Legalise it, don’t criticise it, said late legendary reggae musician and human rights activist Peter McIntosh in his acclaimed song ‘Legalise It’. Tosh was referring to marijuana, the controversial herbal substance mostly smoked. In South Africa you may know it as weed, ganja, zol or Durban poison among others.
As prevalent as the plant is in South Africa, it is still an illegal substance. There are many movements globally advocating the legalisation of marijuana and in the USA several states have succumbed to the pressure, but are using the legalisation as a means to collect millions in tax revenue – a win / win for them.
Though our government is considering a possibility of legalising marijuana, which was officially prohibited in South Africa in 1908, there is a lot of resistance from anti-drug movements and the society in general. The question is does the resistance come from substantiated, independent studies or is it legacy?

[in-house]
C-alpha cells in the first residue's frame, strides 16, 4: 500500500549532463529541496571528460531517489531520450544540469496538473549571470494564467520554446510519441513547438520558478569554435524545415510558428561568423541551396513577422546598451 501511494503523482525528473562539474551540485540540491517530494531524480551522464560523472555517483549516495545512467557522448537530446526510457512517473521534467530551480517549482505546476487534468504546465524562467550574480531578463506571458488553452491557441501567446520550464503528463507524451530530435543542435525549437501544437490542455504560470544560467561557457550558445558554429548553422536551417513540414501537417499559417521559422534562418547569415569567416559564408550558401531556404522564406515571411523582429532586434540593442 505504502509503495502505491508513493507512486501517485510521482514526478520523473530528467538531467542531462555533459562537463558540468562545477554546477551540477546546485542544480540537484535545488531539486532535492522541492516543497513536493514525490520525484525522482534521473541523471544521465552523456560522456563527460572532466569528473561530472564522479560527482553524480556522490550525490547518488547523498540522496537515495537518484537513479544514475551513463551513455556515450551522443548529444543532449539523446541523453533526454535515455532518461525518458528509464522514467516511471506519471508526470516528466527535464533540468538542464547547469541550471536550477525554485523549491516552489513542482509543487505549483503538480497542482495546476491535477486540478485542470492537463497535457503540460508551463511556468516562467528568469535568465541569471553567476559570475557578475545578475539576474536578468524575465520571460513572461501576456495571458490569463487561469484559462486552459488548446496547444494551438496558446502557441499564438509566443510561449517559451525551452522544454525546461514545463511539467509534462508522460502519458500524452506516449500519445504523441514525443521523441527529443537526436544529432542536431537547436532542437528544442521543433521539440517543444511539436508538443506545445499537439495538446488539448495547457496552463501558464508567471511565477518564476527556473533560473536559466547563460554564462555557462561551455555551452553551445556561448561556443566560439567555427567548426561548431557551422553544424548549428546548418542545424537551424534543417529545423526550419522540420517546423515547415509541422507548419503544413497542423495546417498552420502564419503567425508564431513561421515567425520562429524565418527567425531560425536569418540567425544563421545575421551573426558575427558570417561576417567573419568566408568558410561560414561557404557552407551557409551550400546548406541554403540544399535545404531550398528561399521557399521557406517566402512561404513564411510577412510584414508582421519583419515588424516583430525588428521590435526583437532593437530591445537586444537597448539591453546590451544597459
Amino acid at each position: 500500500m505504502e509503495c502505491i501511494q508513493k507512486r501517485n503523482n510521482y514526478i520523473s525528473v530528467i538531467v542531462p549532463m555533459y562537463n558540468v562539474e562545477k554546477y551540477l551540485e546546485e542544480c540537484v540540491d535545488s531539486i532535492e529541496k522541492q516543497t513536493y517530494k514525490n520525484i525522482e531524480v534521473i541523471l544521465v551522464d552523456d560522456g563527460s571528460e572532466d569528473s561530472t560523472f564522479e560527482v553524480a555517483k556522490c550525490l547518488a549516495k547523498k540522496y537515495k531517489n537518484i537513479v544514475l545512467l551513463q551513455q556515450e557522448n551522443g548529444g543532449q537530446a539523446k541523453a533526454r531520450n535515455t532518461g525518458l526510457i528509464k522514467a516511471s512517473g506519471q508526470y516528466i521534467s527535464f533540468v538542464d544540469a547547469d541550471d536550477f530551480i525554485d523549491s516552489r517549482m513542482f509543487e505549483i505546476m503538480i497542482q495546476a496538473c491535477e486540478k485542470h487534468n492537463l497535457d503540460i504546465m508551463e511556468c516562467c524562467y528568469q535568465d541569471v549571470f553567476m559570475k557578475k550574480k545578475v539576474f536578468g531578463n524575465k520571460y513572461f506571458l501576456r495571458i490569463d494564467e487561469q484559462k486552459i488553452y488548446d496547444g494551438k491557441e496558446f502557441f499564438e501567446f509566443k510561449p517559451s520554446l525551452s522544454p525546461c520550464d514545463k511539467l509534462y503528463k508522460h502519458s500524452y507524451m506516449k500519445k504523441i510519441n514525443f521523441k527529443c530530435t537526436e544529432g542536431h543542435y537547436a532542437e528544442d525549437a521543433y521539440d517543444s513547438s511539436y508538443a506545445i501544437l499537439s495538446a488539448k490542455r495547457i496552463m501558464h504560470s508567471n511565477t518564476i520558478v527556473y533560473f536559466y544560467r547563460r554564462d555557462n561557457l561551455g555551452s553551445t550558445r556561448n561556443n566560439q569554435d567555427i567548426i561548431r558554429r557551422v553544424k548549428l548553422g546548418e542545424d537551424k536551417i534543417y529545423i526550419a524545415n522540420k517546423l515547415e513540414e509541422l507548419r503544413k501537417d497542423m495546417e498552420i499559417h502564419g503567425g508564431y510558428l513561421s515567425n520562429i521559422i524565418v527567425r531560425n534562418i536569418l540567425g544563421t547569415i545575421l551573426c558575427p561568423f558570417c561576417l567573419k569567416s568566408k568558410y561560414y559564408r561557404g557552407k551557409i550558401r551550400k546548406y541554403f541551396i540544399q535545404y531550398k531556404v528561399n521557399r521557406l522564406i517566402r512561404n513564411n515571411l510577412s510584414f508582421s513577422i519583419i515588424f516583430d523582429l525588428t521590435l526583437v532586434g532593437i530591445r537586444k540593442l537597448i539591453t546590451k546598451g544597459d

The latest talks have been around legalisation for recreational as well as medicinal use – which all activists believe is the only positive outcome. The research being conducted globally around the benefits of medical marijuana is too vast a collection to now ignore and simply fall back on outdated laws and prohibition based on oppression. (Read this research piece for more insight on that last statement: https://goo.gl/UvlW3u )